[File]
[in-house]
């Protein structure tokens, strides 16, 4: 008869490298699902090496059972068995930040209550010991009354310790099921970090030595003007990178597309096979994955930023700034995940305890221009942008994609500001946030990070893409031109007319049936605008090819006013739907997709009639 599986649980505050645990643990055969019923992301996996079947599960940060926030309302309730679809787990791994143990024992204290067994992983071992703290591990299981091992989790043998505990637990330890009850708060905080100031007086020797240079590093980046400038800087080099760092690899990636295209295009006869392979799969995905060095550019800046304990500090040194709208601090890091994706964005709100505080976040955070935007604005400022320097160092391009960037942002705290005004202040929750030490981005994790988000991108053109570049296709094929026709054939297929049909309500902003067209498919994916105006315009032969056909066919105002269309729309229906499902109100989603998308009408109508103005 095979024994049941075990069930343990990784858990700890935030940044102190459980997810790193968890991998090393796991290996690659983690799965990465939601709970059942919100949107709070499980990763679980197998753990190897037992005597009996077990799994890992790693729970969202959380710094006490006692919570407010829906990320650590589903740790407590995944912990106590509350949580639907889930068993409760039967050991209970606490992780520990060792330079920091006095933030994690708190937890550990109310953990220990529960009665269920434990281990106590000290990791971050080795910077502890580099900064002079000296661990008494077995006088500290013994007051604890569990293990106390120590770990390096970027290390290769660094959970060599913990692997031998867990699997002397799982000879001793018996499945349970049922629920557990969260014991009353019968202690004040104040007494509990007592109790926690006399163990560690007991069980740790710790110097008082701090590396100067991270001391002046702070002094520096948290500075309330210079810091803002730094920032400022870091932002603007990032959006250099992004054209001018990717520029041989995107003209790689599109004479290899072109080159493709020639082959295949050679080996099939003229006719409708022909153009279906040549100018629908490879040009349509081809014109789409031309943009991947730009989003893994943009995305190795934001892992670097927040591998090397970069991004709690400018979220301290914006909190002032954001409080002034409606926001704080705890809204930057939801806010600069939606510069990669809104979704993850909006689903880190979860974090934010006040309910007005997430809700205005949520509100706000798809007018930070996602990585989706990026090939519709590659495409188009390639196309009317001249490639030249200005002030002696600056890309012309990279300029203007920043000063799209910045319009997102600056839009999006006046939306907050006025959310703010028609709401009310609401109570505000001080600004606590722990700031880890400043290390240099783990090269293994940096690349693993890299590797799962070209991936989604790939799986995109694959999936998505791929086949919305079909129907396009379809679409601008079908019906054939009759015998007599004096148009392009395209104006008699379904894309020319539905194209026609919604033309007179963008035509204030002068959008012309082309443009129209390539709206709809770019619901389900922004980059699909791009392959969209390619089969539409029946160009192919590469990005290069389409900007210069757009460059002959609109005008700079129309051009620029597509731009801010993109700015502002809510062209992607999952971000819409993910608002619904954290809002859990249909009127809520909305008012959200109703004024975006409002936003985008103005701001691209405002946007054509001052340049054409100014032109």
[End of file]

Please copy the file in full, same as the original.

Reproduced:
[in-house]
């Protein structure tokens, strides 16, 4: 008869490298699902090496059972068995930040209550010991009354310790099921970090030595003007990178597309096979994955930023700034995940305890221009942008994609500001946030990070893409031109007319049936605008090819006013739907997709009639 599986649980505050645990643990055969019923992301996996079947599960940060926030309302309730679809787990791994143990024992204290067994992983071992703290591990299981091992989790043998505990637990330890009850708060905080100031007086020797240079590093980046400038800087080099760092690899990636295209295009006869392979799969995905060095550019800046304990500090040194709208601090890091994706964005709100505080976040955070935007604005400022320097160092391009960037942002705290005004202040929750030490981005994790988000991108053109570049296709094929026709054939297929049909309500902003067209498919994916105006315009032969056909066919105002269309729309229906499902109100989603998308009408109508103005 095979024994049941075990069930343990990784858990700890935030940044102190459980997810790193968890991998090393796991290996690659983690799965990465939601709970059942919100949107709070499980990763679980197998753990190897037992005597009996077990799994890992790693729970969202959380710094006490006692919570407010829906990320650590589903740790407590995944912990106590509350949580639907889930068993409760039967050991209970606490992780520990060792330079920091006095933030994690708190937890550990109310953990220990529960009665269920434990281990106590000290990791971050080795910077502890580099900064002079000296661990008494077995006088500290013994007051604890569990293990106390120590770990390096970027290390290769660094959970060599913990692997031998867990699997002397799982000879001793018996499945349970049922629920557990969260014991009353019968202690004040104040007494509990007592109790926690006399163990560690007991069980740790710790110097008082701090590396100067991270001391002046702070002094520096948290500075309330210079810091803002730094920032400022870091932002603007990032959006250099992004054209001018990717520029041989995107003209790689599109004479290899072109080159493709020639082959295949050679080996099939003229006719409708022909153009279906040549100018629908490879040009349509081809014109789409031309943009991947730009989003893994943009995305190795934001892992670097927040591998090397970069991004709690400018979220301290914006909190002032954001409080002034409606926001704080705890809204930057939801806010600069939606510069990669809104979704993850909006689903880190979860974090934010006040309910007005997430809700205005949520509100706000798809007018930070996602990585989706990026090939519709590659495409188009390639196309009317001249490639030249200005002030002696600056890309012309990279300029203007920043000063799209910045319009997102600056839009999006006046939306907050006025959310703010028609709401009310609401109570505000001080600004606590722990700031880890400043290390240099783990090269293994940096690349693993890299590797799962070209991936989604790939799986995109694959999936998505791929086949919305079909129907396009379809679409601008079908019906054939009759015998007599004096148009392009395209104006008699379904894309020319539905194209026609919604033309007179963008035509204030002068959008012309082309443009129209390539709206709809770019619901389900922004980059699909791009392959969209390619089969539409029946160009192919590469990005290069389409900007210069757009460059002959609109005008700079129309051009620029597509731009801010993109700015502002809510062209992607999952971000819409993910608002619904954290809002859990249909009127809520909305008012959200109703004024975006409002936003985008103005701001691209405002946007054509001052340049054409100014032109």